Convictions tough to come by in cases of bear shootings
ASPEN – A wildlife manager who investigated the shooting of a yearling bear May 19 has presented his case to the district attorney’s office, but a decision on charges is a week or two away, officials said. There was no citation as of Friday, said Colorado Division of Wildlife spokesman Randy Hampton. He said Kevin Wright, a longtime wildlife manager for the Aspen district, discussed the case earlier in the week with the district attorney’s office. Deputy DA Gail Nichols confirmed that there hasn’t been a decision on whether to charge the suspect. She declined to discuss the case further. A homeowner in Lazy Glen Mobile Home Park shot the yearling Colorado black bear. Wildlife division representatives said the bear was in a house, chased out, then fatally shot outside. The yearling weighed between 40 and 50 pounds. Wright questioned a suspect, but his name wasn’t released. If history is a guide, getting a conviction could be a challenge. The suspects in two other bear shootings in the Roaring Fork Valley this decade weren’t prosecuted. In one case, a man shot a bear he felt was threatening his wife and child while they were building a cabin on Basalt Mountain. He was cited, but former 5th Judicial District attorney Mike Goodbee ultimately dropped the charge as court proceedings began. In another case in Pitkin County, a resident of Upper River Road shot and killed a bear. The carcass ended up in the Roaring Fork River. The 9th Judicial District Attorney’s Office declined to pursue the case because a conviction was unlikely. Arnold Mordkin, a Snowmass Village defense attorney who defended the man who shot the bear on Basalt Mountain, said those types of cases are tough for prosecutors. “The real reason they’re hard to prosecute is you can defend yourself,” Mordkin said. Colorado law allows those who feel threatened by a bear to defend themselves with “deadly force,” he said. The reality is that bears can pose a risk even though some people like to think of them as “warm, cuddly things,” Mordkin said. His client in the Basalt Mountain case shot the bear after it had been hanging around his family’s cabin for an extended period. The man and his wife contacted the DOW and worked with wildlife officers to try to deter the bear from visiting their property. The tips from the wildlife officers didn’t work. The man shot the bear on one of its return trips in search of food. Mordkin said he figures the only time a person could be convicted for shooting a bear is if witnesses saw the shooter taking unprovoked “potshots.” DOW spokesman Hampton said it’s not that cut-and-dried. Numerous factors enter into a decision on whether to charge someone with shooting a bear. “Our officers, and any law officer, has discretion,” Hampton said. The key for investigators is interviewing the shooter and finding out “what they were thinking,” Hampton said. Some people may be more easily intimidated than others by a bear, depending on their experiences with hunting and wildlife, he noted. For example, a Roaring Fork Valley resident who hunts might have a different intimidation level than a second-home owner from a city. The size and the intent of the bear also weigh into the decision. A bear yearling that emerges from hibernation small and relatively weak poses a different threat than an adult putting on the pounds in the fall, Hampton said. It also makes a difference if the bear is acting aggressive or simply passing through a property, he said. Hampton stressed that he was talking in general terms and not about any specific case. Circumstances are always different, he said. In both prior cases in the Roaring Fork Valley where shooters weren’t prosecuted, the bears were adults. Statistics weren’t immediately available from the DOW on citations for bear shootings. Hampton said he is aware of only “a handful” of cases since he joined the division in 2004. There have been “less than a handful” of convictions, if any, he said. Hampton said it is no coincidence that three bear shootings have occurred in the Roaring Fork Valley. “You guys are in bear central,” he said. “There are a lot of bears and a lot of people – and a lot of people that aren’t used to bears.””You guys are in bear central,” he said. “There are a lot of bears and a lot of people – and a lot of people that aren’t used to bears.”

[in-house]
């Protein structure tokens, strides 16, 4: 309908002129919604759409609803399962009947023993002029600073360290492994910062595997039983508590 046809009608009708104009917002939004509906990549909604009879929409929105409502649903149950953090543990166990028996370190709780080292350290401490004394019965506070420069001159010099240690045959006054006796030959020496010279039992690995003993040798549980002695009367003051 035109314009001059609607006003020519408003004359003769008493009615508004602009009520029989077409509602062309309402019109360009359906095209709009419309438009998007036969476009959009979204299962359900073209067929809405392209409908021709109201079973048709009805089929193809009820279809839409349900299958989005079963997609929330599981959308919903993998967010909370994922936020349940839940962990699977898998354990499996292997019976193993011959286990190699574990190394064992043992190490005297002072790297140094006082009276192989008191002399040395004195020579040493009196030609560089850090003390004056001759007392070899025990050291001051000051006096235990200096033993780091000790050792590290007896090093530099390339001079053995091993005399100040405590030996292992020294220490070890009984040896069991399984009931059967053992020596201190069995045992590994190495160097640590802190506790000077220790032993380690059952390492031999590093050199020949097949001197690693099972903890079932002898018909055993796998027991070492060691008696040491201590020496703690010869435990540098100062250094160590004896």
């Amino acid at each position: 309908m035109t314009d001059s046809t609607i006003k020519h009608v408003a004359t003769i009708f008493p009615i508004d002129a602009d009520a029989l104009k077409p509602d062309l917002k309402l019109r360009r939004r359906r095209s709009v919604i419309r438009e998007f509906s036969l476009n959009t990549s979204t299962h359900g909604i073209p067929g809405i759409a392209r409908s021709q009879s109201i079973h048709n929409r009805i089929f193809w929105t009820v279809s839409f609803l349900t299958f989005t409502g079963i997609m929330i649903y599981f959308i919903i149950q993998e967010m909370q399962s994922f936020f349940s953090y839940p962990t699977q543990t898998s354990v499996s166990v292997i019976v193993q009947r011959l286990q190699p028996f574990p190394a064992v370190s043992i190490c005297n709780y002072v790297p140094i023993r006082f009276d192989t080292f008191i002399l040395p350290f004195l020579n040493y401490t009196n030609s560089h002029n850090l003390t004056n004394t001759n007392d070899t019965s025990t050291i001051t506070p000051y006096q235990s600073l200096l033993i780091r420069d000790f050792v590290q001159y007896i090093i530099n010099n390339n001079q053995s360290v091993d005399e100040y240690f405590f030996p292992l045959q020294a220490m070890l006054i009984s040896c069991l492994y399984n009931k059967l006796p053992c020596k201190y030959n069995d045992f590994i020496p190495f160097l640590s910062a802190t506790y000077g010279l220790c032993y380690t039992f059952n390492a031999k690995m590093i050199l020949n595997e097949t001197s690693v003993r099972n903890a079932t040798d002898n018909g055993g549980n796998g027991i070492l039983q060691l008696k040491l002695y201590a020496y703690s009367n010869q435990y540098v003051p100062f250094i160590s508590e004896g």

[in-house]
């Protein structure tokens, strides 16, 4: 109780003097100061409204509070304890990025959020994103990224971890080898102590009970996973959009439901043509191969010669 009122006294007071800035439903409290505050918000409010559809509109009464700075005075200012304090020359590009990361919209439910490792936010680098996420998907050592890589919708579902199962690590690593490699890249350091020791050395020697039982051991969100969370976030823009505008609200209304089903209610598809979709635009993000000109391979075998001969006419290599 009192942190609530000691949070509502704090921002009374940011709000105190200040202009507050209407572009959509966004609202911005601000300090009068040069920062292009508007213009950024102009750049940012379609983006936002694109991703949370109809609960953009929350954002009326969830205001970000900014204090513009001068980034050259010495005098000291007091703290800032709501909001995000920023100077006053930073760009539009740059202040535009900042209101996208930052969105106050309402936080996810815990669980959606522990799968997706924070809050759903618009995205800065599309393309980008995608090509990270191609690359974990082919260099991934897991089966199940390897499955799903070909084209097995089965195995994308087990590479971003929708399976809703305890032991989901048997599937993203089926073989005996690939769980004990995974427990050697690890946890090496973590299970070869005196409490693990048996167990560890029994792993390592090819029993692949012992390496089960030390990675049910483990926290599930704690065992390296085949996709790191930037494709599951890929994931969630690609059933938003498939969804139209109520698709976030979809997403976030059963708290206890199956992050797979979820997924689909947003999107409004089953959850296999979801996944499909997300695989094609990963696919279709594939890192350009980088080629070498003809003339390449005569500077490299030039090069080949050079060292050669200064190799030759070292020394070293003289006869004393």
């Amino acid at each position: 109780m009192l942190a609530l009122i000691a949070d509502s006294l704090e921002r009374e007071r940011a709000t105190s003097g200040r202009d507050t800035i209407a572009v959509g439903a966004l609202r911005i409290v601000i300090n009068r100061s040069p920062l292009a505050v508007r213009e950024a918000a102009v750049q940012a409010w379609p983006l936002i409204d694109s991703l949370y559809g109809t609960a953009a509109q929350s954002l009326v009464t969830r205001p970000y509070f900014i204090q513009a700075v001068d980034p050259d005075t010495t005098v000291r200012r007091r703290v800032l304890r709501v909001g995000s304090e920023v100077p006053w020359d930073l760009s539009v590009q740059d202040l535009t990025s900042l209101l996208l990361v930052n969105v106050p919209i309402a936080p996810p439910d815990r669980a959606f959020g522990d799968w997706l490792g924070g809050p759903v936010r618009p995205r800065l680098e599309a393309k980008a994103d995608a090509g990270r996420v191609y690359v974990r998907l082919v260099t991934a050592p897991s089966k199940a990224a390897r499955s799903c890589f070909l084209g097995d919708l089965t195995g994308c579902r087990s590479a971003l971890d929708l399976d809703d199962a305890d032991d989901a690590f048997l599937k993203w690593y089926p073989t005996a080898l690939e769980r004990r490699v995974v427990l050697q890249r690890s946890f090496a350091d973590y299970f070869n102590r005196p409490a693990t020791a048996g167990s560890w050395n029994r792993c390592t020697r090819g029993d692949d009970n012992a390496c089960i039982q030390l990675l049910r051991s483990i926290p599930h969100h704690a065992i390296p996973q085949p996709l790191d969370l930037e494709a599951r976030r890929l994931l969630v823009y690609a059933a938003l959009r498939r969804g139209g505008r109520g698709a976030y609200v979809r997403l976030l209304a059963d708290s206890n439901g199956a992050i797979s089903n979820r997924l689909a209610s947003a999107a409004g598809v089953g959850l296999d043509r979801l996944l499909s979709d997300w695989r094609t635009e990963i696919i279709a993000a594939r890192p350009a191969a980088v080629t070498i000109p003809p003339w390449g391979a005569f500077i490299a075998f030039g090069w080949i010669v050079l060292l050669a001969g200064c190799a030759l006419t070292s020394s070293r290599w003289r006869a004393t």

Support Local Journalism
Support Local Journalism
As a Summit Daily News reader, you make our work possible.
Your donation will be used exclusively to support quality, local journalism.
If you don't follow the rules, your comment may be deleted.
User Legend: Moderator Trusted User